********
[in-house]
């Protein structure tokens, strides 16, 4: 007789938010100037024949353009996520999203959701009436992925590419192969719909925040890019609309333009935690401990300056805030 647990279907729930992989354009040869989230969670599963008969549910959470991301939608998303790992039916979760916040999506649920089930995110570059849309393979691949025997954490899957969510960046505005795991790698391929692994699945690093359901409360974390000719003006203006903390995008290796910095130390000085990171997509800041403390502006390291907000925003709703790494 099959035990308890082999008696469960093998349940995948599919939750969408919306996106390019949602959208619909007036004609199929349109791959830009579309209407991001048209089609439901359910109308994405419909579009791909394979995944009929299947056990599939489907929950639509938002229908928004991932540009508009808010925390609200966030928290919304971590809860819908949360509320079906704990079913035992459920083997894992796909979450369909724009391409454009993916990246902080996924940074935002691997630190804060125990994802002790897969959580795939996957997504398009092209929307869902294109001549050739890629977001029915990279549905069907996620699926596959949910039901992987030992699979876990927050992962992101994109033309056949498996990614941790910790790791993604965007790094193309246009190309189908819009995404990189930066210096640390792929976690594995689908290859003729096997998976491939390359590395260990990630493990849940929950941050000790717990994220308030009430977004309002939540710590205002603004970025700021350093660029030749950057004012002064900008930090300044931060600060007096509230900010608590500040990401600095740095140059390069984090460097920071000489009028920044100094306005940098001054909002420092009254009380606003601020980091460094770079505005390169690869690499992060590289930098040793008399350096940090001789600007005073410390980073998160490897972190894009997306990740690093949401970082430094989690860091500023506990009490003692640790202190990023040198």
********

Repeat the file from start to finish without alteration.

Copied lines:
[in-house]
């Protein structure tokens, strides 16, 4: 007789938010100037024949353009996520999203959701009436992925590419192969719909925040890019609309333009935690401990300056805030 647990279907729930992989354009040869989230969670599963008969549910959470991301939608998303790992039916979760916040999506649920089930995110570059849309393979691949025997954490899957969510960046505005795991790698391929692994699945690093359901409360974390000719003006203006903390995008290796910095130390000085990171997509800041403390502006390291907000925003709703790494 099959035990308890082999008696469960093998349940995948599919939750969408919306996106390019949602959208619909007036004609199929349109791959830009579309209407991001048209089609439901359910109308994405419909579009791909394979995944009929299947056990599939489907929950639509938002229908928004991932540009508009808010925390609200966030928290919304971590809860819908949360509320079906704990079913035992459920083997894992796909979450369909724009391409454009993916990246902080996924940074935002691997630190804060125990994802002790897969959580795939996957997504398009092209929307869902294109001549050739890629977001029915990279549905069907996620699926596959949910039901992987030992699979876990927050992962992101994109033309056949498996990614941790910790790791993604965007790094193309246009190309189908819009995404990189930066210096640390792929976690594995689908290859003729096997998976491939390359590395260990990630493990849940929950941050000790717990994220308030009430977004309002939540710590205002603004970025700021350093660029030749950057004012002064900008930090300044931060600060007096509230900010608590500040990401600095740095140059390069984090460097920071000489009028920044100094306005940098001054909002420092009254009380606003601020980091460094770079505005390169690869690499992060590289930098040793008399350096940090001789600007005073410390980073998160490897972190894009997306990740690093949401970082430094989690860091500023506990009490003692640790202190990023040198």